From efficacy to effectiveness in community mental health services. PRiSM Psychosis Study. 10.
ABSTRACT The PRiSM Psychosis Study investigated the outcomes of community mental health services for epidemiologically representative cases of psychosis in London.
The results presented in the preceding nine papers are interpreted.
(a) The health and social gains reported in experimental studies of community health services are replicable in ordinary clinical settings, and are more effective than hospital-oriented services which they replace. (b) Dilution does occur--these gains are less pronounced than in experimental (efficacy) studies. (c) Both models of community services produced a range of improved outcomes. (d) Some limited extra advantages (in terms of met needs, improved quality of life, and social networks) were found in the intensive sector. (e) There is no consistent evidence that community-oriented services (which include in-patient beds) fail service users, their families or the wider public. On balance the results weigh slightly in favour of the two-team model (for acute and continuing care) in terms of clinical effectiveness, but the general model is almost as effective and is less expensive.
The evidence supports a community-oriented rather than a hospital-oriented approach and there is little difference between the community mental health team models.
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ABSTRACT: This Editorial addresses the crucial issue of which research methodology is most suited for capturing the complexity of psychosocial interventions conducted in 'real world' mental health settings. It first examines conventional randomized controlled trial (RCT) methodology and critically appraises its strengths and weaknesses. It then considers the specificity of mental health care treatments and defines the term 'complex' intervention and its implications for RCT design. The salient features of pragmatic RCTs aimed at generating evidence of psychosocial intervention effectiveness are then described. Subsequently, the conceptualization of pragmatic RCTs, and of their further developments - which we propose to call 'new generation' pragmatic trials - in the broader routine mental health service context, is explored. Helpful tools for planning pragmatic RCTs, such as the CONSORT extension for pragmatic trials, and the PRECIS tool are also examined. We then discuss some practical challenges that are involved in the design and implementation of pragmatic trials based on our own experience in conducting the GET UP PIANO Trial. Lastly, we speculate on the ways in which current ideas on the purpose, scope and ethics of mental health care research may determine further challenges for clinical research and evidence-based practice.Epidemiology and Psychiatric Sciences 03/2013; · 2.94 Impact Factor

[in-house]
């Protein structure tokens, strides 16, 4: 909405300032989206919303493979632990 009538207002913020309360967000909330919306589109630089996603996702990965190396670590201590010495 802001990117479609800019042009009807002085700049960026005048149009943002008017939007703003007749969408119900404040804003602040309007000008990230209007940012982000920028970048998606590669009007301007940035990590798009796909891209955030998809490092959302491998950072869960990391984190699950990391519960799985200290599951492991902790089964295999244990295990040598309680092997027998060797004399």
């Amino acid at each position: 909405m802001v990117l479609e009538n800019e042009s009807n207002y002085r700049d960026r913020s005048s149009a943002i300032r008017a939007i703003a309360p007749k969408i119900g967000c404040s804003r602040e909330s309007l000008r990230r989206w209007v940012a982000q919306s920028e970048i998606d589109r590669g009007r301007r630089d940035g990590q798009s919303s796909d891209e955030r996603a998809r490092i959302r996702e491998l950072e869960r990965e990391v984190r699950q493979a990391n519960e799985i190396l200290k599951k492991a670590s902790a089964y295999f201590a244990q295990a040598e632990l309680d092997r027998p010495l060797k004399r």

- Epidemiology and Psychiatric Sciences 03/2013; · 2.94 Impact Factor
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ABSTRACT: Due to fragmented mental, somatic, and social healthcare services, it can be hard to engage into care older patients with severe mental illness (SMI). In adult mental health care, assertive community treatment (ACT) is an organizational model of care for treating patients with SMI who are difficult to engage. So far all outcome studies of assertive community treatment have been conducted in adults. In a randomized controlled trial design we compared the effectiveness of ACT for elderly patients with that of treatment as usual (TAU). Sixty-two outpatients (60 years and older) with SMI who were difficult to engage in psychiatric treatment were randomly assigned to the intervention or control group (32 to ACT for elderly patients and 30 to TAU). Primary outcomes included number of patients who had a first treatment contact within 3 months, the number of dropouts (i.e. those discharged from care due to refusing care or those who unintentionally lost contact with the service over a period of at least 3 months); and patients' psychosocial functioning (HoNOS65+ scores) during 18 months follow-up. Secondary outcomes included the number of unmet needs and mental health care use. Analyses were based on intention-to-treat. Of the 62 patients who were randomized, 26 were lost to follow-up (10 patients in ACT for elderly patients and 16 in TAU). Relative to patients with TAU, more patients allocated to ACT had a first contact within three months (96.9 versus 66.7%; X2 (df = 1) = 9.68, p = 0.002). ACT for elderly patients also had fewer dropouts from treatment (18.8% of assertive community treatment for elderly patients versus 50% of TAU patients; X2 (df = 1) = 6.75, p = 0.009). There were no differences in the other primary and secondary outcome variables. These findings suggest that ACT for elderly patients with SMI engaged patients in treatment more successfully.Trial registration: NTR1620.BMC Psychiatry 02/2014; 14(1):42. · 2.23 Impact Factor